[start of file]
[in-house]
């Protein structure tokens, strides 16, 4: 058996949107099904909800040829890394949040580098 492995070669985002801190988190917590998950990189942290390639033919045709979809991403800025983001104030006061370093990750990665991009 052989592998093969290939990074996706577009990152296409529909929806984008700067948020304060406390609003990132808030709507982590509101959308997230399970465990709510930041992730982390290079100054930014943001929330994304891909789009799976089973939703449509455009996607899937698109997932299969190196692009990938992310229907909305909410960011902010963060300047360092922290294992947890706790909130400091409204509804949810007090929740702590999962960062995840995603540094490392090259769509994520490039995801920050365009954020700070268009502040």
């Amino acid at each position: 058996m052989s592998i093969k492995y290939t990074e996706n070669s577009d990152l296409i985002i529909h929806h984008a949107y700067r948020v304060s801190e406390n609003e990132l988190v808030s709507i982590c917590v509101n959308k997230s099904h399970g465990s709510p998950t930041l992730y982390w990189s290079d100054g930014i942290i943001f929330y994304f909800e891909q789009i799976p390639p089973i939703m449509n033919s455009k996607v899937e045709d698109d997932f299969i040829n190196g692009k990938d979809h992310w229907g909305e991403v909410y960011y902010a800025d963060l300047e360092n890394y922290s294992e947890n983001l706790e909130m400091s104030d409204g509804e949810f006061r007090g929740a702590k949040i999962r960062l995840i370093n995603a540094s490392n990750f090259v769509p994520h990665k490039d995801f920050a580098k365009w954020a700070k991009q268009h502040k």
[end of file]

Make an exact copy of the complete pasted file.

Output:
[in-house]
């Protein structure tokens, strides 16, 4: 058996949107099904909800040829890394949040580098 492995070669985002801190988190917590998950990189942290390639033919045709979809991403800025983001104030006061370093990750990665991009 052989592998093969290939990074996706577009990152296409529909929806984008700067948020304060406390609003990132808030709507982590509101959308997230399970465990709510930041992730982390290079100054930014943001929330994304891909789009799976089973939703449509455009996607899937698109997932299969190196692009990938992310229907909305909410960011902010963060300047360092922290294992947890706790909130400091409204509804949810007090929740702590999962960062995840995603540094490392090259769509994520490039995801920050365009954020700070268009502040």
């Amino acid at each position: 058996m052989s592998i093969k492995y290939t990074e996706n070669s577009d990152l296409i985002i529909h929806h984008a949107y700067r948020v304060s801190e406390n609003e990132l988190v808030s709507i982590c917590v509101n959308k997230s099904h399970g465990s709510p998950t930041l992730y982390w990189s290079d100054g930014i942290i943001f929330y994304f909800e891909q789009i799976p390639p089973i939703m449509n033919s455009k996607v899937e045709d698109d997932f299969i040829n190196g692009k990938d979809h992310w229907g909305e991403v909410y960011y902010a800025d963060l300047e360092n890394y922290s294992e947890n983001l706790e909130m400091s104030d409204g509804e949810f006061r007090g929740a702590k949040i999962r960062l995840i370093n995603a540094s490392n990750f090259v769509p994520h990665k490039d995801f920050a580098k365009w954020a700070k991009q268009h502040k």